A very great deal of people are quite put off by cockroaches. They tend to evoke repulsion in a way that Spiders and Snakes sometimes do suggesting that humans may have a hardwired response built in. Cockroaches spread germs and we maybe genetically trained to be repulsed. Sadly though our natural fear is naively for all cockroaches when only about 4 species have really evolved to associate with humans. There are over 4600 species of cockroach currently described almost all of which are harmless. Cockroaches occupy many different habitats and they began their evolution away from termites in the Devonian, about 150 million years before Dinosaurs. Maybe we should actually give them a bit more respect then no? Like as in respect your elders. Also think about this: 4 out of 4600 species of cockroach are invasive or troublesome but for the Great Apes it is 1 (guess who!) out of 7, a much greater proportion.
Here are some pics I took recently of a Burrowing Cockroach which I believe is a member of the Blaberidae, or the Giant Cockroaches. When I handled him he was very powerful and could wedge or push under my hands in the same way that a mole cricket and other burrowing things can. Here are some pics:
This entry was posted in Natural History and tagged cockroach, Insects, natural history on .
What an amazingly great rock climbing class we had over the course of the past three days. Taught by the superb rock guides extraordinaire, Julian Wright and Tom Gregory from African Ascents. The class was focused on top roping instruction for our guides and assistant guides. By pioneering new roots Julian and Tom got the team to guide the rest of us like we were guests up and down rock after rock. Lots of great fun and lots of great laughs.Tourism and tagged rock climbing on .
This is a new species of snake that we recently found on Tumaren. It is a Desert Black-headed Snake (Micrelaps vaillanti or so we think. Exciting to find new species after all these years hiking this bush.This entry was posted in Natural History and tagged ecology, kenya snakes, natural history, snake on .
We have just learned that we have won Best Walking Safari in Africa from the Safari Awards.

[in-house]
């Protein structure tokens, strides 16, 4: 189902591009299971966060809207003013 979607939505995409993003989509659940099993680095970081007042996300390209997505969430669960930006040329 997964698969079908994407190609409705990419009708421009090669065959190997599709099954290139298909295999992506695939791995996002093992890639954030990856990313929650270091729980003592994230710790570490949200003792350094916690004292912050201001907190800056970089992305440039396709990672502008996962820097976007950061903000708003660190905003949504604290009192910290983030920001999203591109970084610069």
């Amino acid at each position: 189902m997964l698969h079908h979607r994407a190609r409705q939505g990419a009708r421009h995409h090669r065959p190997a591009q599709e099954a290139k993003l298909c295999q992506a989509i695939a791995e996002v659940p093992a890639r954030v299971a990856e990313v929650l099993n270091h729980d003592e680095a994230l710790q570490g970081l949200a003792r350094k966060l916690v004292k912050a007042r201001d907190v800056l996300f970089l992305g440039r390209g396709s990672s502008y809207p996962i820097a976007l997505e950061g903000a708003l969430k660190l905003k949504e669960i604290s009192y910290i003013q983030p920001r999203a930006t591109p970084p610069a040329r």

It has always been a great privilege to receive recognition for our safaris but to be honoured with Best Walking Safari in Africa is a distinction we could only ever dream of. We are a small and humble company but it is a great feeling to know that our ethos of providing authentic, old fashioned adventure has paid off. All of our staff from our head guides to the rangers that patrol our conservation are over the moon to know that they have been part of this success. Thank you Safari Awards for this opportunity.This entry was posted in Tourism and tagged Safari Awards, walking safari, walking safaris on .
Just back from a great trip up (and down) Mt Kenya. With 5 rugged Londoners we embarked on our trip as ominous clouds built about the peaks.
Our route was up the Chogoria route and down the Naro Moro. The weather fortunately stayed perfectly good and we had a super trip, everyone making it to Lanana in one piece.
Here are some pics:
This entry was posted in Tourism and tagged mt kenya, Mt Kenya Trekking, Mt Kenya Walking Safari, walking safari on .
Where do Kenyan’s go for a holiday? We’re asked all the time. While many international travellers have in recent years been too spooked by Kenya’s north coast, many Kenyans are returning to enjoy their vacations in their favourite haunts like we just did at Manda Bay.
Manda is mind-bogglingly good. The food, the views, the bar banter, the Colicoli fishing – It is what makes a coast vacation into an epic coast vacation.
How great it was to be back around Lamu. I was reminded of when I first visited the busy little town in the 1970s with my parents. With all the playboys, marginal royals and thong-wearing socialites staying away, the place has a serenity it had back in the old days. The locals we met were thrilled to see more tourists starting to return and we felt welcome in that great way we always did before.
The point of this note: Go check out Lamu again. Now!This entry was posted in Tourism on .
Not everyone is as nerdy as me. I have to accept that and remind myself that most people’s interest are not as eco/creepycrawly-centric. Not everyone jumps for joy when Amazon delivers ‘Parasite Rex’ or ‘Stiff: The Curious Lives of Human Cadavers’. They should though – its gripping stuff.
Safari is the ideal place for non fiction and specifically Natural History. What better place to brush up on some evolution or basic whys and wherefores. Below are some of my favourite Natural History Books. As well as some fascinating evolution they are also filled with arcane knowledge perfect for cocktail parties (sexual selection and the purpose of pubic hair for instance *Third Chimpanzee).
Most of these books are ecological but many also include some human history. Nearly all have implications or messages for humanity (fix your ways or you’re doomed). 1491 is very new world specific but it is just such a great history that I had to include it even in a on-safari list.
Here are my top ten:This entry was posted in Uncategorized on .
This is a map designed to show guests how easy it is to get to Tumaren and Karisia Walking Safaris. Click the button to the left of the Map Title. A key will slide over. Click down the list starting from the top. The first layer goes through some likely forms of transport and timing as well as some Nairobi hotel ideas. I also marked the Sheldrick Elephant Orphanage because it is such a great Nairobi stop for when you arrive or when you depart.
Also you might want to see this map for more Scheduled flights to the coast and other destinations:
[xyz-ihs snippet=”Google-Map-How-to-get-to-Tumaren-Karisia-Walking-Safaris”]This entry was posted in Tourism on .